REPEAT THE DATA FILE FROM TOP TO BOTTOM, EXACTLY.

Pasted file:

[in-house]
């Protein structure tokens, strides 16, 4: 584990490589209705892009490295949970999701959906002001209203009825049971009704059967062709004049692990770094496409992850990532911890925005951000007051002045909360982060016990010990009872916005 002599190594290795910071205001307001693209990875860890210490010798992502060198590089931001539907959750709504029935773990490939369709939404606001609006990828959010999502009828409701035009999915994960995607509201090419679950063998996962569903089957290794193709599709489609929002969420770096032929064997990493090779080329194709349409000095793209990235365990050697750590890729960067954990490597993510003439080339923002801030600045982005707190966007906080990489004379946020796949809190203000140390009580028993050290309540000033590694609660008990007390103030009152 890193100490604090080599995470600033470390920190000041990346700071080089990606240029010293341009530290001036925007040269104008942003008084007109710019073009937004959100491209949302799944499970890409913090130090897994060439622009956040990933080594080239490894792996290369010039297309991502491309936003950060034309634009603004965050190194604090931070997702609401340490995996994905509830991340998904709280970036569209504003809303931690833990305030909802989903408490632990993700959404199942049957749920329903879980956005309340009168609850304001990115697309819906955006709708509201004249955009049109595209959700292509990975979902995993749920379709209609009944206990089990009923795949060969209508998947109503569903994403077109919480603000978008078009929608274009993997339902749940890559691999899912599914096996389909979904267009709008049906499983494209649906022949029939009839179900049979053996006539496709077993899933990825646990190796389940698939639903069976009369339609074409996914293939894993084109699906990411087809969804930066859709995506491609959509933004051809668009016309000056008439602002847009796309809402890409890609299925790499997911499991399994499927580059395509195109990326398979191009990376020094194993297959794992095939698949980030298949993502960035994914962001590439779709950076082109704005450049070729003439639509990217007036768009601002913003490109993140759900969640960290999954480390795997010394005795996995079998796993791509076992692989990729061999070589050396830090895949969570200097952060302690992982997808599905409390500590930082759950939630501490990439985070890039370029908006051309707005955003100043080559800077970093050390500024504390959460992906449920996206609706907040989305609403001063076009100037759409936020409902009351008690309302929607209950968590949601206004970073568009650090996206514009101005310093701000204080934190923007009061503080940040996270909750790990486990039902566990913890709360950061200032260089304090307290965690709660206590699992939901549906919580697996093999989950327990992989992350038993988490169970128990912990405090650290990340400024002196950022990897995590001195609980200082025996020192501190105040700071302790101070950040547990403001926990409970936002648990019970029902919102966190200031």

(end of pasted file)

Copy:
[in-house]
């Protein structure tokens, strides 16, 4: 584990490589209705892009490295949970999701959906002001209203009825049971009704059967062709004049692990770094496409992850990532911890925005951000007051002045909360982060016990010990009872916005 002599190594290795910071205001307001693209990875860890210490010798992502060198590089931001539907959750709504029935773990490939369709939404606001609006990828959010999502009828409701035009999915994960995607509201090419679950063998996962569903089957290794193709599709489609929002969420770096032929064997990493090779080329194709349409000095793209990235365990050697750590890729960067954990490597993510003439080339923002801030600045982005707190966007906080990489004379946020796949809190203000140390009580028993050290309540000033590694609660008990007390103030009152 890193100490604090080599995470600033470390920190000041990346700071080089990606240029010293341009530290001036925007040269104008942003008084007109710019073009937004959100491209949302799944499970890409913090130090897994060439622009956040990933080594080239490894792996290369010039297309991502491309936003950060034309634009603004965050190194604090931070997702609401340490995996994905509830991340998904709280970036569209504003809303931690833990305030909802989903408490632990993700959404199942049957749920329903879980956005309340009168609850304001990115697309819906955006709708509201004249955009049109595209959700292509990975979902995993749920379709209609009944206990089990009923795949060969209508998947109503569903994403077109919480603000978008078009929608274009993997339902749940890559691999899912599914096996389909979904267009709008049906499983494209649906022949029939009839179900049979053996006539496709077993899933990825646990190796389940698939639903069976009369339609074409996914293939894993084109699906990411087809969804930066859709995506491609959509933004051809668009016309000056008439602002847009796309809402890409890609299925790499997911499991399994499927580059395509195109990326398979191009990376020094194993297959794992095939698949980030298949993502960035994914962001590439779709950076082109704005450049070729003439639509990217007036768009601002913003490109993140759900969640960290999954480390795997010394005795996995079998796993791509076992692989990729061999070589050396830090895949969570200097952060302690992982997808599905409390500590930082759950939630501490990439985070890039370029908006051309707005955003100043080559800077970093050390500024504390959460992906449920996206609706907040989305609403001063076009100037759409936020409902009351008690309302929607209950968590949601206004970073568009650090996206514009101005310093701000204080934190923007009061503080940040996270909750790990486990039902566990913890709360950061200032260089304090307290965690709660206590699992939901549906919580697996093999989950327990992989992350038993988490169970128990912990405090650290990340400024002196950022990897995590001195609980200082025996020192501190105040700071302790101070950040547990403001926990409970936002648990019970029902919102966190200031």